HomeFeatured PostsAhmedabad : Explore India´s first World Heritage City

Ahmedabad : Explore India´s first World Heritage City

The city of Ahmedabad is endowed with a rich architectural heritage which is important for the local identity and continuity of the place. With major heritage Indo-Islamic monuments dating from the 15th to 17th centuries, there are potential heritage complexes in the form of Poles, a traditional residential cluster of medieval times, that makes Ahmedabad exceptional. All this combined, the historic walled city of Ahmedabad is the first city in India to be inscribed on UNESCO’s 2017 World Heritage City list.

Historic City of Ahmedabad: Situated in the heart of Gujarat, Ahmedabad has a character like no other, defined by the spirit of enterprise. Although Ahmedabad is a bustling metropolis with prestigious institutions and a rapidly growing economy, it is also deeply rooted in tradition. The city is known for its association with Mahatma Gandhi and hosts some of the best medieval Islamic architecture in the country, in addition to a complex maze of neighborhoods called pols.

The city of Ahmedabad was formerly known as Asha Bhil’s Ashal; Karnavati of Karnadev, Ahmedabad of Sultan Ahmed Shah, Rajnagar the capital of Jainism, the politico-cultural city of Mahatma Gandhi and Sardar Patel of Amdavadis and Amdavad. The British wrote it as Ahmedabad and it came to be known internationally as Ahmedabad. But in the local language, it became popular as Amdavad and all Gujaratis know it as Amdavadi. Citizens are known around the world as Amdavadis.

There are hundreds of temples, mosques and other pilgrimage sites in the city. Amidst all this, one place that attracts our attention is none other than the Sabarmati Ashram, which was presented to the nation by Gandhiji, his humble abode known as Hridaykunj.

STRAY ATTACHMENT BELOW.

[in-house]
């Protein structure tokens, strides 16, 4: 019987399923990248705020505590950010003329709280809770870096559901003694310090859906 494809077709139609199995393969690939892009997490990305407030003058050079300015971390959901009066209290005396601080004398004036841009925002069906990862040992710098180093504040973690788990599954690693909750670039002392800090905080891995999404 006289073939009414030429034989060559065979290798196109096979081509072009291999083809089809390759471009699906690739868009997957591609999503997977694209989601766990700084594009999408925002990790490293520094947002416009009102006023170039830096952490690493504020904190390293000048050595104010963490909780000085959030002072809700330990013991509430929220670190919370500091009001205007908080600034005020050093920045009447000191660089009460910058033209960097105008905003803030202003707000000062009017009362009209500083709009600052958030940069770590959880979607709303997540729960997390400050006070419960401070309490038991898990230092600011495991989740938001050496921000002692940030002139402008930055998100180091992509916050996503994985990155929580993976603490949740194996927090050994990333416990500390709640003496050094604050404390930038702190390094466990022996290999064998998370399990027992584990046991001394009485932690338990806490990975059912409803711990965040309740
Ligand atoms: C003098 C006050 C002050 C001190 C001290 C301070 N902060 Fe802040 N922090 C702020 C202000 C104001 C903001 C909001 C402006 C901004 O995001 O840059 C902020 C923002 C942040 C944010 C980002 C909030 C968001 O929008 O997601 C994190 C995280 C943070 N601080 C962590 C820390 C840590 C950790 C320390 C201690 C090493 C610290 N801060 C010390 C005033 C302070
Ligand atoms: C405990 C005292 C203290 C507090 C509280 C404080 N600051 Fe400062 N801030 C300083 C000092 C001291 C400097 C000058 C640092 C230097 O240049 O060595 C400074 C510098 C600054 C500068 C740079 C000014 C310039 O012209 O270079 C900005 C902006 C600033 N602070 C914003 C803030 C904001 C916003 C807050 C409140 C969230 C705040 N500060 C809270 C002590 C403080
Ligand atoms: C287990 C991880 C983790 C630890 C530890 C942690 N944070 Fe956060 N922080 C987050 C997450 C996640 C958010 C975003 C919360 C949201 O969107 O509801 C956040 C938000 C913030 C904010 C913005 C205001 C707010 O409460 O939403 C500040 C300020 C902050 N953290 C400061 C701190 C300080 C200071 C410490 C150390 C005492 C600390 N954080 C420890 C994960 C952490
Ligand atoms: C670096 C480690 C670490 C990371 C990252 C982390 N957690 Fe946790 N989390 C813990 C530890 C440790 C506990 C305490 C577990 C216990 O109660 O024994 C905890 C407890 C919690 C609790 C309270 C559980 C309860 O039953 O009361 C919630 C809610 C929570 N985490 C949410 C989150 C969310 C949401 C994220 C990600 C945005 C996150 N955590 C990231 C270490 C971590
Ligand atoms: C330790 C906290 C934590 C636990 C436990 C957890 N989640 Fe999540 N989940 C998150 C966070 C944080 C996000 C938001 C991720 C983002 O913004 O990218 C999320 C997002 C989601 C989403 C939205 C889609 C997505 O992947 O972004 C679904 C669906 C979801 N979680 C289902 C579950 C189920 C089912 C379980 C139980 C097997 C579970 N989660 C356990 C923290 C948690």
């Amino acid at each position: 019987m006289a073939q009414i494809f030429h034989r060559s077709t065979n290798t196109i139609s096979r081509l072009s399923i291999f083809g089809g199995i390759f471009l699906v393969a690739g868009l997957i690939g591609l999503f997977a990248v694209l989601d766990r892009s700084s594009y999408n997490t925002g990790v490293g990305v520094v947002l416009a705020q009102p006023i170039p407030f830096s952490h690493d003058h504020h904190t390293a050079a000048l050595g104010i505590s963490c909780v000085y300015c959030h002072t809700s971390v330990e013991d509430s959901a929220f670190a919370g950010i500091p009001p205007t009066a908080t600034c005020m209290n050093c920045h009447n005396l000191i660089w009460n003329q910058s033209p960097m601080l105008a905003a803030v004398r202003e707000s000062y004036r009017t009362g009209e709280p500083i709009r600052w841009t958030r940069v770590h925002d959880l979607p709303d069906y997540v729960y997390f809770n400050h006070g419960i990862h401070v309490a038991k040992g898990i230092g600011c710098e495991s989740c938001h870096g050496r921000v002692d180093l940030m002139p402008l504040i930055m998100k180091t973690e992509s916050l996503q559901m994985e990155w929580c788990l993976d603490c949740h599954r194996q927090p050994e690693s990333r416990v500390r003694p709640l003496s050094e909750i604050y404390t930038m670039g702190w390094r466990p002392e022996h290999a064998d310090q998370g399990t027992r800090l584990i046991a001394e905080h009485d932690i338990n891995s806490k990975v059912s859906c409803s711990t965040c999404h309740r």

Ahmedabad | Attraction

Shree Swaminarayan Mandir Kalupur

About the Location: The splendid, multicolored, wood-carved Swaminarayan Mandir in the old city, was built in 1822 as the first temple of the Swaminarayan Hindu sect. Followers believe that Swaminarayan (1781–1830), the founder of the sect, was the supreme being. The daily heritage walk here usually begins at 8 a.m. with a puja at the temple, which is thronged by devotees. Each paneling is made of Burma teak wood with artistic ornamentation. The entrance gate sculptures also have Rajasthani costumes and colours. The main deities of the temple are Nar Narayan Dev, Shri Radha Krishna Dev, Shri Dharmabhaktimata and Hari Krishna Maharaj, Shri Bal Swaroop Ghanshyam Maharaj and Shri Rangmohal Ghanshyam Maharaj. The western part of the temple has been allotted as the abode of ascetic or Samkhya yogi women.

Brief History: The origin of the temple dates back to the early 19th century when most parts of India were dominated by the British. It is the first temple of the Swaminarayan sect, and was built on the instructions of the founder Shree Swaminarayan Bhagwan. One officer was so impressed by Sir Dunlop Swaminarayan’s activities that he donated 5,000 acres of land on behalf of the government for the establishment of the temple. Once the impressive structure was built, he conducted a 101 gun salute to the temple. Various sections of the temple were added later. The main structure was divided into the North Gateway, Nar Narayan Mandir, Akshar Bhawan, Rang Mahal and the residences of the pious women and students. A haveli built by Acharya Maharajshri Keshavprasadji Maharaj was built in 1871.

Hutheesing Jain Temple